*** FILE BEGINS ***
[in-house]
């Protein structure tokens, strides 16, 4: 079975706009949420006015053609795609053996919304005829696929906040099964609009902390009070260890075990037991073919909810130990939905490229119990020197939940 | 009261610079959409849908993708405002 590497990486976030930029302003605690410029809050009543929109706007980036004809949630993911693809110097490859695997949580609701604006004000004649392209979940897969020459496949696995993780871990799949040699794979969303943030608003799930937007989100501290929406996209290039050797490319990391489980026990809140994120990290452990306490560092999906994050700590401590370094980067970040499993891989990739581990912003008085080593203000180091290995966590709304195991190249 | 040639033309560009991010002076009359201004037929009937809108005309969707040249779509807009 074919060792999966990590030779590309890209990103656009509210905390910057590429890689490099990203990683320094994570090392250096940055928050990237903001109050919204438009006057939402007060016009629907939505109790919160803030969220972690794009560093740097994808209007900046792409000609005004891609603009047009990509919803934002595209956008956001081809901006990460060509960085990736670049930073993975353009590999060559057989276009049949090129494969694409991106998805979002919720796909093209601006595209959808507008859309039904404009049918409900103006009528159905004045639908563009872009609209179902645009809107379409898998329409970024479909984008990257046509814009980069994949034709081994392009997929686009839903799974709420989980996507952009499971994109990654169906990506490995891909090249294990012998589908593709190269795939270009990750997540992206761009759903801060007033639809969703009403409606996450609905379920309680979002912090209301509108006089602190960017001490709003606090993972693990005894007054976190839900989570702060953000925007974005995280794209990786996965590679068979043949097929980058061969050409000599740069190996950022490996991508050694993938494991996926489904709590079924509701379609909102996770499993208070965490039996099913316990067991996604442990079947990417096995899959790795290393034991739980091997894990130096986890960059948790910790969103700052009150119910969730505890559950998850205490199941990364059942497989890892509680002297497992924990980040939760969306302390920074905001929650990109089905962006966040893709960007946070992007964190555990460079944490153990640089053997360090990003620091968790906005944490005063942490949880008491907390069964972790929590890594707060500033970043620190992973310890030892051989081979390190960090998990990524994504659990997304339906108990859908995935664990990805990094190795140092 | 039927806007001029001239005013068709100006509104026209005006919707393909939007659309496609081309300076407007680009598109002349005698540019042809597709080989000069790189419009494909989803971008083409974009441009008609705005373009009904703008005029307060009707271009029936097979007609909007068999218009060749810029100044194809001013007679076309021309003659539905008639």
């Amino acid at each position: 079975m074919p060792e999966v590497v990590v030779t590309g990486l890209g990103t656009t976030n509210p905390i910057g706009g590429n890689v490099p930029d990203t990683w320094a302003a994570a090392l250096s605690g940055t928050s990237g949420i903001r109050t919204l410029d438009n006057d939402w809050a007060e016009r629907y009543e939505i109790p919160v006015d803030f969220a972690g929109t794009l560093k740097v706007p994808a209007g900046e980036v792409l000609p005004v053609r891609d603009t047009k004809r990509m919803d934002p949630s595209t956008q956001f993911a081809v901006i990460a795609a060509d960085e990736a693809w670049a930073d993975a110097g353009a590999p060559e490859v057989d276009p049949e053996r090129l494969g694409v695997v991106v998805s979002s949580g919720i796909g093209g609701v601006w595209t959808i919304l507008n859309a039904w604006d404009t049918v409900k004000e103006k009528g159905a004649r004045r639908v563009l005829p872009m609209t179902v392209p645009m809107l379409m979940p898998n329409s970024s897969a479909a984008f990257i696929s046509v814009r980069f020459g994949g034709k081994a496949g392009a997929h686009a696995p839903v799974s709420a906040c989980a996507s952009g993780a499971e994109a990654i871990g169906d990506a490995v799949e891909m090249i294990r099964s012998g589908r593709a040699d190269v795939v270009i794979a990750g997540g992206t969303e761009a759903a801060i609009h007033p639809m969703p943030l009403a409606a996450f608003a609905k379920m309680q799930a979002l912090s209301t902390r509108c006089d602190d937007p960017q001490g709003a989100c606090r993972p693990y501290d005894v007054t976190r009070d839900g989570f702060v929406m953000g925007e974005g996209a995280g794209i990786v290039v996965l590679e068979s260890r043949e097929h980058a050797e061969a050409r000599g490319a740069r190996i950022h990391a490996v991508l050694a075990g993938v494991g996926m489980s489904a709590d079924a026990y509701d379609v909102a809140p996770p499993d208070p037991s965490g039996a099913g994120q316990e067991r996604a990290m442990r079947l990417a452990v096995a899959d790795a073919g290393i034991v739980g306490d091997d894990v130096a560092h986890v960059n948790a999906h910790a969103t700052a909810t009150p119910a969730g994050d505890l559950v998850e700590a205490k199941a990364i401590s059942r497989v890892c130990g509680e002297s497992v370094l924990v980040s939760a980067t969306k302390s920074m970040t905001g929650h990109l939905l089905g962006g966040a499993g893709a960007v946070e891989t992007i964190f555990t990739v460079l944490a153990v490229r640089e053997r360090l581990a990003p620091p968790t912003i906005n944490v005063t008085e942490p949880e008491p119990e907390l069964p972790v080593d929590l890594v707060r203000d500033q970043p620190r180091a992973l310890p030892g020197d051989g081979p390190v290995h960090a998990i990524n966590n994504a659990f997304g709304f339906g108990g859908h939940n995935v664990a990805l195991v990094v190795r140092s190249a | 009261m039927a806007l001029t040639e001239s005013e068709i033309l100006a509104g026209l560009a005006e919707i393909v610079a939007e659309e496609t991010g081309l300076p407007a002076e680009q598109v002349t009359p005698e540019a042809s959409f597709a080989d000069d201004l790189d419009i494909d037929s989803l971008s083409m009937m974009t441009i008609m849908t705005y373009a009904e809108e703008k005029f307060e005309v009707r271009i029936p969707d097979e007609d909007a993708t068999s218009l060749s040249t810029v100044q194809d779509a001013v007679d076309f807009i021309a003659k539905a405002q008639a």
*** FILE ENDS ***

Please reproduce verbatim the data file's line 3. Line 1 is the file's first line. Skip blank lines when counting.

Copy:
């Amino acid at each position: 079975m074919p060792e999966v590497v990590v030779t590309g990486l890209g990103t656009t976030n509210p905390i910057g706009g590429n890689v490099p930029d990203t990683w320094a302003a994570a090392l250096s605690g940055t928050s990237g949420i903001r109050t919204l410029d438009n006057d939402w809050a007060e016009r629907y009543e939505i109790p919160v006015d803030f969220a972690g929109t794009l560093k740097v706007p994808a209007g900046e980036v792409l000609p005004v053609r891609d603009t047009k004809r990509m919803d934002p949630s595209t956008q956001f993911a081809v901006i990460a795609a060509d960085e990736a693809w670049a930073d993975a110097g353009a590999p060559e490859v057989d276009p049949e053996r090129l494969g694409v695997v991106v998805s979002s949580g919720i796909g093209g609701v601006w595209t959808i919304l507008n859309a039904w604006d404009t049918v409900k004000e103006k009528g159905a004649r004045r639908v563009l005829p872009m609209t179902v392209p645009m809107l379409m979940p898998n329409s970024s897969a479909a984008f990257i696929s046509v814009r980069f020459g994949g034709k081994a496949g392009a997929h686009a696995p839903v799974s709420a906040c989980a996507s952009g993780a499971e994109a990654i871990g169906d990506a490995v799949e891909m090249i294990r099964s012998g589908r593709a040699d190269v795939v270009i794979a990750g997540g992206t969303e761009a759903a801060i609009h007033p639809m969703p943030l009403a409606a996450f608003a609905k379920m309680q799930a979002l912090s209301t902390r509108c006089d602190d937007p960017q001490g709003a989100c606090r993972p693990y501290d005894v007054t976190r009070d839900g989570f702060v929406m953000g925007e974005g996209a995280g794209i990786v290039v996965l590679e068979s260890r043949e097929h980058a050797e061969a050409r000599g490319a740069r190996i950022h990391a490996v991508l050694a075990g993938v494991g996926m489980s489904a709590d079924a026990y509701d379609v909102a809140p996770p499993d208070p037991s965490g039996a099913g994120q316990e067991r996604a990290m442990r079947l990417a452990v096995a899959d790795a073919g290393i034991v739980g306490d091997d894990v130096a560092h986890v960059n948790a999906h910790a969103t700052a909810t009150p119910a969730g994050d505890l559950v998850e700590a205490k199941a990364i401590s059942r497989v890892c130990g509680e002297s497992v370094l924990v980040s939760a980067t969306k302390s920074m970040t905001g929650h990109l939905l089905g962006g966040a499993g893709a960007v946070e891989t992007i964190f555990t990739v460079l944490a153990v490229r640089e053997r360090l581990a990003p620091p968790t912003i906005n944490v005063t008085e942490p949880e008491p119990e907390l069964p972790v080593d929590l890594v707060r203000d500033q970043p620190r180091a992973l310890p030892g020197d051989g081979p390190v290995h960090a998990i990524n966590n994504a659990f997304g709304f339906g108990g859908h939940n995935v664990a990805l195991v990094v190795r140092s190249a | 009261m039927a806007l001029t040639e001239s005013e068709i033309l100006a509104g026209l560009a005006e919707i393909v610079a939007e659309e496609t991010g081309l300076p407007a002076e680009q598109v002349t009359p005698e540019a042809s959409f597709a080989d000069d201004l790189d419009i494909d037929s989803l971008s083409m009937m974009t441009i008609m849908t705005y373009a009904e809108e703008k005029f307060e005309v009707r271009i029936p969707d097979e007609d909007a993708t068999s218009l060749s040249t810029v100044q194809d779509a001013v007679d076309f807009i021309a003659k539905a405002q008639a």